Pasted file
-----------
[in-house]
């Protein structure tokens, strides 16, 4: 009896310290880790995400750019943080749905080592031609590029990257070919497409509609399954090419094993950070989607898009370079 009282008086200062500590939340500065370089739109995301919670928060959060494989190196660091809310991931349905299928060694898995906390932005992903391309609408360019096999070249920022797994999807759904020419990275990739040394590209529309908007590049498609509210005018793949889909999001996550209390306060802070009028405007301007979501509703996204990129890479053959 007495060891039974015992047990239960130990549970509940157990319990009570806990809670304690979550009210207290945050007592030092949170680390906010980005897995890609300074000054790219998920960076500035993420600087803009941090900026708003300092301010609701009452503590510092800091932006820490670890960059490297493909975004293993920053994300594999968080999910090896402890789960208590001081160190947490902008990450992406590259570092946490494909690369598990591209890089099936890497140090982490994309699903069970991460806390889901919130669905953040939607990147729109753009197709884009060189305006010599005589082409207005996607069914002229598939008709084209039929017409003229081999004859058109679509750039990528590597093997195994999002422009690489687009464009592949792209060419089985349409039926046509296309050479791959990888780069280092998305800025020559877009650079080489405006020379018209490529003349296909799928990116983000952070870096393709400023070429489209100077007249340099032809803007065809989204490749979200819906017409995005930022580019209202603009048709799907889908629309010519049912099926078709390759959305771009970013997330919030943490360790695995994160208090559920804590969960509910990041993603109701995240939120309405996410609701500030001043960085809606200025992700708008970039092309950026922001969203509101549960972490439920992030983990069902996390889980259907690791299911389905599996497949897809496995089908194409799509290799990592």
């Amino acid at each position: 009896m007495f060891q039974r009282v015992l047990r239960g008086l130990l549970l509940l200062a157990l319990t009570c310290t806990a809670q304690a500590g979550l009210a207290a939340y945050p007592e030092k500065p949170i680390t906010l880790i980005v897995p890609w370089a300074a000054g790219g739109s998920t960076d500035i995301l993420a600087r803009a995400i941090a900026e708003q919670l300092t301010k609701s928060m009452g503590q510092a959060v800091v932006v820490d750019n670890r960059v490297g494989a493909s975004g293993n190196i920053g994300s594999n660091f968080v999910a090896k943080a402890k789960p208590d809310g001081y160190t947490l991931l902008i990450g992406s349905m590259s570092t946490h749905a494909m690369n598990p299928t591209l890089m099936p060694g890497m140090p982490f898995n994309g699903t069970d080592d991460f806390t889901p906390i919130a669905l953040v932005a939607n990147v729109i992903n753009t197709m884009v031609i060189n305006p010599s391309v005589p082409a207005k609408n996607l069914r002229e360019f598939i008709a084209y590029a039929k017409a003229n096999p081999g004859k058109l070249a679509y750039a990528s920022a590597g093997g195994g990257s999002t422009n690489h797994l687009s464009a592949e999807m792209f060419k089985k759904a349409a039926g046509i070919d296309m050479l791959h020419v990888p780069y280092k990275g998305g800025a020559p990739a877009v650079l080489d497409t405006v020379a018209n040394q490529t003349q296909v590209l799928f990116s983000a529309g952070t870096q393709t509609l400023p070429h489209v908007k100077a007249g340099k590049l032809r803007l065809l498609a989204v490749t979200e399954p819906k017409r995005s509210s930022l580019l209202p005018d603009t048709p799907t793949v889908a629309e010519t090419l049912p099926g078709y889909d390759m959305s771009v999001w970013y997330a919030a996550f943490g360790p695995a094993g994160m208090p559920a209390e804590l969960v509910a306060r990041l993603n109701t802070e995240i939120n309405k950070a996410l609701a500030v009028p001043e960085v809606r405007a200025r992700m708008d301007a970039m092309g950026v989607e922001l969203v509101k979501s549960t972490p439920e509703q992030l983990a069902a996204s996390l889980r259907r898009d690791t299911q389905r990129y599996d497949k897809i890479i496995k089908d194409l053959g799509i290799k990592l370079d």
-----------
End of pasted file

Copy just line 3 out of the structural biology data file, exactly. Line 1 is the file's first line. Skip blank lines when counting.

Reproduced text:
């Amino acid at each position: 009896m007495f060891q039974r009282v015992l047990r239960g008086l130990l549970l509940l200062a157990l319990t009570c310290t806990a809670q304690a500590g979550l009210a207290a939340y945050p007592e030092k500065p949170i680390t906010l880790i980005v897995p890609w370089a300074a000054g790219g739109s998920t960076d500035i995301l993420a600087r803009a995400i941090a900026e708003q919670l300092t301010k609701s928060m009452g503590q510092a959060v800091v932006v820490d750019n670890r960059v490297g494989a493909s975004g293993n190196i920053g994300s594999n660091f968080v999910a090896k943080a402890k789960p208590d809310g001081y160190t947490l991931l902008i990450g992406s349905m590259s570092t946490h749905a494909m690369n598990p299928t591209l890089m099936p060694g890497m140090p982490f898995n994309g699903t069970d080592d991460f806390t889901p906390i919130a669905l953040v932005a939607n990147v729109i992903n753009t197709m884009v031609i060189n305006p010599s391309v005589p082409a207005k609408n996607l069914r002229e360019f598939i008709a084209y590029a039929k017409a003229n096999p081999g004859k058109l070249a679509y750039a990528s920022a590597g093997g195994g990257s999002t422009n690489h797994l687009s464009a592949e999807m792209f060419k089985k759904a349409a039926g046509i070919d296309m050479l791959h020419v990888p780069y280092k990275g998305g800025a020559p990739a877009v650079l080489d497409t405006v020379a018209n040394q490529t003349q296909v590209l799928f990116s983000a529309g952070t870096q393709t509609l400023p070429h489209v908007k100077a007249g340099k590049l032809r803007l065809l498609a989204v490749t979200e399954p819906k017409r995005s509210s930022l580019l209202p005018d603009t048709p799907t793949v889908a629309e010519t090419l049912p099926g078709y889909d390759m959305s771009v999001w970013y997330a919030a996550f943490g360790p695995a094993g994160m208090p559920a209390e804590l969960v509910a306060r990041l993603n109701t802070e995240i939120n309405k950070a996410l609701a500030v009028p001043e960085v809606r405007a200025r992700m708008d301007a970039m092309g950026v989607e922001l969203v509101k979501s549960t972490p439920e509703q992030l983990a069902a996204s996390l889980r259907r898009d690791t299911q389905r990129y599996d497949k897809i890479i496995k089908d194409l053959g799509i290799k990592l370079d």